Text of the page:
constant, relentless and enduring over the last 30 years and more.
It is truly a good time NOW, therefore, for all sovereign states that cherish what is “right” to abandon this now leprous ship. The IUCN is foundering – badly. It has abandoned the principles which caused its state members to join the organization in years gone by; it is abandoning the principles of its mission; and it is now just another fellow traveler of the animal rights brigade. Sadly and as much as I hate to have to admit this – because of its current prohibitionist tendencies – the IUCN it is now an impediment to the successful application of science-based and responsible wildlife management practices in Africa.
Now we can get back to the Convention on International Trade in Endangered Species (CITES).
CITES was created in 1975 for the express purpose of stopping the illegal international wildlife trade. Its purpose (then) was understandable and supportable. One of the biggest contributing factors to the illegal trade was the fact that once any kind of wildlife contraband had crossed a country’s international borders – and had entered another country – there was no way the producer-country could do anything about it. CITES, therefore, contrived to get every country in the world to work together to help stop the illegal trade. It set about this task by getting every sovereign state to join the convention and to get each member to embrace common rules of engagement.
In theory, every country in the world COULD suffer the consequences of the seemingly uncontrollable international black market in wildlife and wildlife products. It made sense, therefore, to get every sovereign state in the world to cooperate; and to subject itself to the CITES rules. Since 1975, 180 countries – from all corners of the globe – have become signatories to the convention.
In order to impose a universally applicable, and workable, set of international trade rules on every member of the convention – equally – it was deemed necessary for every signatory (every sovereign state member) to surrender its sovereign right to trade in its own wildlife, and in its own wildlife products. The responsibility for controlling the international trade in those commodities, thereafter, devolved to the convention. This did not mean these countries could not trade in their own wildlife and wildlife products. It meant that they could only do so under a strict CITES permit system.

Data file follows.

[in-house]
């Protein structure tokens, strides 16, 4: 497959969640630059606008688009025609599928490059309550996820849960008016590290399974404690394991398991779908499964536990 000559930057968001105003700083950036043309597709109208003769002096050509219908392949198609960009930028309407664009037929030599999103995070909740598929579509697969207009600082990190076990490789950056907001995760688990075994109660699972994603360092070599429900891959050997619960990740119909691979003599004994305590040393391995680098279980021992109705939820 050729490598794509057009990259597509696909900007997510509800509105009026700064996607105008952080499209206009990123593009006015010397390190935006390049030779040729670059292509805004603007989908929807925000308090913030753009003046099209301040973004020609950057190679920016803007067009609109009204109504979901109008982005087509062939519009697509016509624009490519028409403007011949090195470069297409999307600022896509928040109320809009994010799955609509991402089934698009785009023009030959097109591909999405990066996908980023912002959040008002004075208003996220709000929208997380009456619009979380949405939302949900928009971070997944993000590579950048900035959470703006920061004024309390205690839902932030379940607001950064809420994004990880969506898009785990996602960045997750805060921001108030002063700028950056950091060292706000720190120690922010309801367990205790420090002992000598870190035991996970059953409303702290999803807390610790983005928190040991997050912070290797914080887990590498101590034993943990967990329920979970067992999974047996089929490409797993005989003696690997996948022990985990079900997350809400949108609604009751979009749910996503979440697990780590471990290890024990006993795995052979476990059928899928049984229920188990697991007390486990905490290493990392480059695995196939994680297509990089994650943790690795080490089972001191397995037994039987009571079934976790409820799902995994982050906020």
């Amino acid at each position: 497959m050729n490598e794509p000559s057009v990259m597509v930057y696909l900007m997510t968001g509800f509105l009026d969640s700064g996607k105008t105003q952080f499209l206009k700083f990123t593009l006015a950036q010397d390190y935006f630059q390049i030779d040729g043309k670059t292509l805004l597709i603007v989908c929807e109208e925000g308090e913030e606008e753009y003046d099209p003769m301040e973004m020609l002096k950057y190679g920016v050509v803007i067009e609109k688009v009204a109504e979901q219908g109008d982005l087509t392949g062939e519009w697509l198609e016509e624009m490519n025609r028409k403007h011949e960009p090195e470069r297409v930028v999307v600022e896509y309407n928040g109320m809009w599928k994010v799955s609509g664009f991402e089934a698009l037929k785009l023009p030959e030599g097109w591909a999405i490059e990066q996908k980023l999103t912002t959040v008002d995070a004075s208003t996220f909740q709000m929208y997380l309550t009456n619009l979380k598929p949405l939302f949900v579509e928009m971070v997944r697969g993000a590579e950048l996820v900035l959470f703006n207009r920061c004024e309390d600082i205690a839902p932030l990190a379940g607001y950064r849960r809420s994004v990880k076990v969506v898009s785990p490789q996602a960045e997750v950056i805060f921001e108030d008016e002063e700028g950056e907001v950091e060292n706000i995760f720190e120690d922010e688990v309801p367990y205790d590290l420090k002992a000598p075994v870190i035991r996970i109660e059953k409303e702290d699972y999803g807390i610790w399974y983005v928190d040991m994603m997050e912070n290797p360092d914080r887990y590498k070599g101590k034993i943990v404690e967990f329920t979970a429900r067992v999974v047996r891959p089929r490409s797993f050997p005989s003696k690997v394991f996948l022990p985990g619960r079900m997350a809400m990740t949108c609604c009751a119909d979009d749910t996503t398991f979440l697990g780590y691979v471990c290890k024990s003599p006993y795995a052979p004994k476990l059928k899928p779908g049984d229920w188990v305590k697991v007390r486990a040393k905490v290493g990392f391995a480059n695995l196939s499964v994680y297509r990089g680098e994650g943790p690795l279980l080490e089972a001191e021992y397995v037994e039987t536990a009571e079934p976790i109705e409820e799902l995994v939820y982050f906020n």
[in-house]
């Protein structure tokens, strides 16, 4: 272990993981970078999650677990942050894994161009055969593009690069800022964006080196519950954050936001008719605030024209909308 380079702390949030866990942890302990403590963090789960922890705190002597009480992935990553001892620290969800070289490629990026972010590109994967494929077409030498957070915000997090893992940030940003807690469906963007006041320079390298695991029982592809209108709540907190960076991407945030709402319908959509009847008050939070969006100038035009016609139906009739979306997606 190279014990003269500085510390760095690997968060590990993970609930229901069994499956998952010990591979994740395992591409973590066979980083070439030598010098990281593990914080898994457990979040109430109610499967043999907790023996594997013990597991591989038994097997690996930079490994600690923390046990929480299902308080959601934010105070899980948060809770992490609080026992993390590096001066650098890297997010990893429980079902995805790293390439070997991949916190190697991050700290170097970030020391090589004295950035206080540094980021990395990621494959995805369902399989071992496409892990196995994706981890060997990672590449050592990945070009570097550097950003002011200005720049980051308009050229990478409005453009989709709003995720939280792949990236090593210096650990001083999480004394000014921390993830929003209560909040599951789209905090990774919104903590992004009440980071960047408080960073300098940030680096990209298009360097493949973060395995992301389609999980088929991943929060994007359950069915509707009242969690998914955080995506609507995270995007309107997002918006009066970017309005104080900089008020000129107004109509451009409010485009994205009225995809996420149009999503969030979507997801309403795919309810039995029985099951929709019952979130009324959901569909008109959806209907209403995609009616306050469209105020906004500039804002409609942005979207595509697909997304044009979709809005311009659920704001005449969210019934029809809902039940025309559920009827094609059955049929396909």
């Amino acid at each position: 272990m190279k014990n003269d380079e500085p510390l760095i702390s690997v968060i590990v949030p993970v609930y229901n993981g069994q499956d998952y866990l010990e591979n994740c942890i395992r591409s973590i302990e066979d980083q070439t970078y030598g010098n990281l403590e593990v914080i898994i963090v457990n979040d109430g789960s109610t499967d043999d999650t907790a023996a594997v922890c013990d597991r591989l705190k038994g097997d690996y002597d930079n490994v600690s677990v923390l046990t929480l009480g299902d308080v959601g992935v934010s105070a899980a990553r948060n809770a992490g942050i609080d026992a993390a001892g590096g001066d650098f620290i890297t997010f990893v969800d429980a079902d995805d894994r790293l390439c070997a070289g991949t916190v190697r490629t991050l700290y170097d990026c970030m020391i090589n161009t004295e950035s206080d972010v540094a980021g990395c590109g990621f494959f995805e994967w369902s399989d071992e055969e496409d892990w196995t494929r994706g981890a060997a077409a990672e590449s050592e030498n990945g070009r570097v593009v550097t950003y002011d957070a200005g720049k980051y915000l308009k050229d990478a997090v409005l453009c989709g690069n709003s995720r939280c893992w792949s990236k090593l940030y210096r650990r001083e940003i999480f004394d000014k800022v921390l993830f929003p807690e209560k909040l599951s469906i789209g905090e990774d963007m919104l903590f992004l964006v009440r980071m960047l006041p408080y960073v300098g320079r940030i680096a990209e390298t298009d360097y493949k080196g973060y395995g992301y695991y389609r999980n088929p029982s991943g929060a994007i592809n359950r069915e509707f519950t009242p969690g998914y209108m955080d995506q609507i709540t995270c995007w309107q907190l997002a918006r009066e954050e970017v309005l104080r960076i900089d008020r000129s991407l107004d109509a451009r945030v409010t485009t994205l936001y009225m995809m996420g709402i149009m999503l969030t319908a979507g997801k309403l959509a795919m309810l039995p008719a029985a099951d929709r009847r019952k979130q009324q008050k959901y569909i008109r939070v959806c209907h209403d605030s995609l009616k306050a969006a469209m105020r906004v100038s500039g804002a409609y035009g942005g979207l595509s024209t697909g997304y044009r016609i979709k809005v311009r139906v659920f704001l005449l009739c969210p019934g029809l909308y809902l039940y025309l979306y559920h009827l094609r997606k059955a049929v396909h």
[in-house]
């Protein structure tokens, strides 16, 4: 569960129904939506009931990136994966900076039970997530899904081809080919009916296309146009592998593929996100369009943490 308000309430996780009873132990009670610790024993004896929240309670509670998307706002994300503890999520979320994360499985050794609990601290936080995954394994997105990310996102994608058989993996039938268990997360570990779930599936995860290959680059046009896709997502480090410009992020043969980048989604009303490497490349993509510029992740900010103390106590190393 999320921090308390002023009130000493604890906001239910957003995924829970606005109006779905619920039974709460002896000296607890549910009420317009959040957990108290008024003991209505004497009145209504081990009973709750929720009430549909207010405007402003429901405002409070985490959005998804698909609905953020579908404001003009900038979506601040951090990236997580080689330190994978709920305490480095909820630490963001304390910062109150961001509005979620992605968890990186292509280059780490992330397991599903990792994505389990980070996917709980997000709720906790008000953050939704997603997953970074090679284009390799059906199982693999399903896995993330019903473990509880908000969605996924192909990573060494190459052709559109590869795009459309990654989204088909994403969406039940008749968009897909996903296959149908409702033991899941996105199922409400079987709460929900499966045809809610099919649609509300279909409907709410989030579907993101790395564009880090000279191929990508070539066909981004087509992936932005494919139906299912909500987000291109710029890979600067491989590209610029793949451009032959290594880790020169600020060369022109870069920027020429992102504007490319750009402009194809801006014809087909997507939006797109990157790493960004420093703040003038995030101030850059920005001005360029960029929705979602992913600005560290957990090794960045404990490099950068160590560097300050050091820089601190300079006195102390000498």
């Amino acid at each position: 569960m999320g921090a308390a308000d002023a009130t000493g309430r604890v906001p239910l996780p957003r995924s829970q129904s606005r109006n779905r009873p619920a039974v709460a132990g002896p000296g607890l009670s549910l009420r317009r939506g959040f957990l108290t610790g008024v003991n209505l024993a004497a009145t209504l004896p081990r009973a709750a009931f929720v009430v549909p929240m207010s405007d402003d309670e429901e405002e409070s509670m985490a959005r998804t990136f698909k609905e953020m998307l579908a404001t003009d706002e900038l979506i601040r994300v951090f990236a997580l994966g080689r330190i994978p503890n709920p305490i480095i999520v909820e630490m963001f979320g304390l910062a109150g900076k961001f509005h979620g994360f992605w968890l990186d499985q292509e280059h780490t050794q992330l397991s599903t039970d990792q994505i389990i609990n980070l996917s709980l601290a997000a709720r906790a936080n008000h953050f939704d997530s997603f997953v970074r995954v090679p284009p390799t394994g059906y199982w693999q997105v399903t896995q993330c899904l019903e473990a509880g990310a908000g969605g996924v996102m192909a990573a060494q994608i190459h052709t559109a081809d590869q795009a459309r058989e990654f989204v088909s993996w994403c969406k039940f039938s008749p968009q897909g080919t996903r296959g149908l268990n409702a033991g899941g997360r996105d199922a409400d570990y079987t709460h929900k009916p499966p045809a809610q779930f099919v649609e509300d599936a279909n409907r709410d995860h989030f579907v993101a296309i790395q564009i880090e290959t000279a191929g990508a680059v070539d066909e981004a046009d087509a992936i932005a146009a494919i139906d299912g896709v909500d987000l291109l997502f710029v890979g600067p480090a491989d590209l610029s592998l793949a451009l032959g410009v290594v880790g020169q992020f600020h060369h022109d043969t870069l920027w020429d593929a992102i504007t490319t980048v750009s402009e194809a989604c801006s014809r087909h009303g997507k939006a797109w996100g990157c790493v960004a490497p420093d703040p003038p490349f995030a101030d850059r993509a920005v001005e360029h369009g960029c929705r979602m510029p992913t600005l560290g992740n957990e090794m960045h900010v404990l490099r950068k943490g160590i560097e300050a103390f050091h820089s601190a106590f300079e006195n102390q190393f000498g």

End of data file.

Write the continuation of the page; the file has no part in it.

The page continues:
The items comprising the international wildlife trade, therefore, could not legally travel from one international destination to another, without complying FULLY with the CITES permit system. Any wildlife, or the products of wildlife, therefore, that did not travel with CITES certification, was considered illegal and it could be seized by the authorities of the country where it was intercepted.
On the surface, this system was deemed to be workable and acceptable to the signatories – who readily handed over, to the convention, their sovereign rights to trade in their own wildlife and wildlife products. They did this in the spirit of international cooperation and for the good of all concerned – and because they really believed that CITES would bring the illegal international wildlife trade to its knees.
The ‘parties’ or ‘signatories’ to the convention also agreed to abide by majority decisions made by the official delegates during the “conferences of the parties” (CoPs) – which were initially scheduled to take place every two years. They now take place every three years!
Each sovereign state is given ONE vote – which its delegate casts when called upon to do so by the CITES secretariat. Each conference lasts two weeks during which time every item on the agenda is thoroughly debated. Items – such as South Africa’s recent request to trade in rhino horn – are placed on the agenda by the sovereign states well before each CoP. Voting determines the consensus opinion of the delegates present, on each and every issue on the agenda.